Dear Cantor Matt,
My son came home from his bar mitzvah lesson really upset. He had practiced a lot during the week, and even wrote out the Hebrew words using English letters so he could read everything easily. The cantor made him use the Hebrew letters and made it needlessly difficult and frustrating. Why does it matter “how” he reads it if it all sounds the same?
— The Sound and the Fury
Congratulations, in one simple and sensible question, you have identified what could be the most confusing problem of modern Jewish life.
Think about the way that your son has gone through his Hebrew school years. I bet in the beginning he was taught the Hebrew alphabet, and then little by little, he learned how to read Hebrew.
In fact, let’s dust off our trusty time machine and go back a generation or two. I bet that’s the way you and your parents were taught Hebrew as well. Sure, you probably learned a bunch of words, maybe how to count to ten, perhaps a few colors. If your teacher was really on the ball, you might have learned how to say “bathroom” in Hebrew so you could put that language to good use in case of an emergency.
But for the vast majority of Jews in this country, just acquiring the ability to read Hebrew was the mark of a good Jewish education.
And now many synagogue sanctuaries are filled with people who can make their way well into the Prayer Book without having any idea what they’re saying, unless they glance over at the English translation. Basically, just pronouncing the words properly becomes the goal, not actually knowing what the words mean.
Now back to your son and his bar mitzvah lessons: I tip my kippah off to him. He is diligently taking his lessons seriously, going through the material, and making the time to prepare the reading so that he’s all ready for his next lesson. So what’s the problem?
It’s hard to say, exactly.
But reading through an entire Hebrew haftarah using English letters seems to go against the intent of the lessons and what we want kids to accomplish. He has found a shortcut. It requires less effort to sound out rather than decoding the actual Hebrew words. Essentially, by allowing b’nei mitzvah kids to read through the whole service using English rather than Hebrew is lowering the bar (mitzvah, that is).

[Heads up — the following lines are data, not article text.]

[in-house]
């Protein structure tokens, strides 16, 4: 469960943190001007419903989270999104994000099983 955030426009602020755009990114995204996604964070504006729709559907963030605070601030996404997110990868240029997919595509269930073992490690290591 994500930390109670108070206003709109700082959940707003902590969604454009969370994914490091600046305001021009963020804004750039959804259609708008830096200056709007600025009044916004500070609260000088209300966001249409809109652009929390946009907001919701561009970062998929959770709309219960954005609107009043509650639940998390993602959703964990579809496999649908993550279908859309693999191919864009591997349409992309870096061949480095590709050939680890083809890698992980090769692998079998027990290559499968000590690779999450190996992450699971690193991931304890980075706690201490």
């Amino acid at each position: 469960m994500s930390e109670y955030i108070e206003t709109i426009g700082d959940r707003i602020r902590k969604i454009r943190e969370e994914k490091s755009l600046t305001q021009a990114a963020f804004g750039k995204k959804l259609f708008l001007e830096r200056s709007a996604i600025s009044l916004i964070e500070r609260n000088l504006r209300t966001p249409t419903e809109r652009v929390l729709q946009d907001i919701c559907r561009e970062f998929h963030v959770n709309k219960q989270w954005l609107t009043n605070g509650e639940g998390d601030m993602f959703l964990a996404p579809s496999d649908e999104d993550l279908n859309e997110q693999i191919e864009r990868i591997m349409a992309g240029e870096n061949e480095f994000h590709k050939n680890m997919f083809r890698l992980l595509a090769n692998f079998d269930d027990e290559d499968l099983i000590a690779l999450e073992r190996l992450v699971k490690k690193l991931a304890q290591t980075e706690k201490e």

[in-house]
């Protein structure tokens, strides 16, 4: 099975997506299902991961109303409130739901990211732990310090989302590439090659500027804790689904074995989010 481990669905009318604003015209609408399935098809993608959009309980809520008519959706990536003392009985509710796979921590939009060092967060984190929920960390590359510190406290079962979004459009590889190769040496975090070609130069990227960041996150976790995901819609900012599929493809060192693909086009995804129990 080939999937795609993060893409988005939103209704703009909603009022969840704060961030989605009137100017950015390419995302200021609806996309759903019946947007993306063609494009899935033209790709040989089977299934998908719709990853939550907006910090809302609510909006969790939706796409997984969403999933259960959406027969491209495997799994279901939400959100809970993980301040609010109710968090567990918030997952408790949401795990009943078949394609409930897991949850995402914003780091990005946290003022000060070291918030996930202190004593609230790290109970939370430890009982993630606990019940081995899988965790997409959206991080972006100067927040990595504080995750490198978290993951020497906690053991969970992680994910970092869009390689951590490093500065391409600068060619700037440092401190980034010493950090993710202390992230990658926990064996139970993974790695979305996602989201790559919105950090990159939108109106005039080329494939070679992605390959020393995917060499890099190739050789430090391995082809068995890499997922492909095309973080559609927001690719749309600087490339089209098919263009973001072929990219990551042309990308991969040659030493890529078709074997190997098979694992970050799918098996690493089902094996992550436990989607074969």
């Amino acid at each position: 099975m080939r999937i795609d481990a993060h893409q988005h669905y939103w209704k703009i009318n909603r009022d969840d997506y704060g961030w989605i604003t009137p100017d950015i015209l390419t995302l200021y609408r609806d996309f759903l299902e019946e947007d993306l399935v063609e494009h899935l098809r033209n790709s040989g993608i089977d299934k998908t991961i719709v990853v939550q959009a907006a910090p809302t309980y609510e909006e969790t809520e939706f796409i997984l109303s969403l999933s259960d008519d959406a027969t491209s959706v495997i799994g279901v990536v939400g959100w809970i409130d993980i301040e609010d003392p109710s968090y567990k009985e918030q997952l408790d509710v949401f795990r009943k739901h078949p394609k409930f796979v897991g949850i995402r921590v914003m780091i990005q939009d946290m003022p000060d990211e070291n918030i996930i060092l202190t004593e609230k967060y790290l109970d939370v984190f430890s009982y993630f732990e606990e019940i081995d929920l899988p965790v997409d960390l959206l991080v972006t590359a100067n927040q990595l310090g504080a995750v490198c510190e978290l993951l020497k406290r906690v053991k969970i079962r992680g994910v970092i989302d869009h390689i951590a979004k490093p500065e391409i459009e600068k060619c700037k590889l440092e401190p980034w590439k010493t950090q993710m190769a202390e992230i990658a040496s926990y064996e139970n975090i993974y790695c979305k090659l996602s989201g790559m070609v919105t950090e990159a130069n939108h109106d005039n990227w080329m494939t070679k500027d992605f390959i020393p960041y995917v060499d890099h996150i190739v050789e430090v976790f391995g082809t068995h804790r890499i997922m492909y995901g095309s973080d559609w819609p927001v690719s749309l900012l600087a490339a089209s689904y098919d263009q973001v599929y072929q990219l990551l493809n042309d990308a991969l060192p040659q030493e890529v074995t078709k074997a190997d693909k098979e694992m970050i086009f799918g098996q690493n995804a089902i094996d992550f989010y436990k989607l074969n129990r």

Yes it’s true — the congregation will never know the difference. But one of the goals of bar mitzvah lessons is to challenge the student, push the envelope a little, and get him out of his comfort zone.
Of course, if a student is dealing with some learning issues that make it extremely difficult to decode Hebrew letters (especially because they are read in the opposite direction), then allowing extra accommodations is certainly appropriate. Additionally, I don’t mind writing in a few English syllables here and there to give my students a quick bit of help.
A final thought before your son goes back to practicing: in my experience I have found that students actually find it harder and more confusing to make their way through English transliteration than just reading the Hebrew. So after all that, your son may be making things more difficult than they need to be.
My suggestion? Stick with the Hebrew as much as you can.
Cantor Matt Axelrod (Congregation Beth Israel, Scotch Plains, NJ) is the author of “Surviving Your Bar/Bat Mitzvah: The Ultimate Insider’s Guide.” He’s always happy to hear from you and he might answer your question in a future column. You can email him at cantormatt
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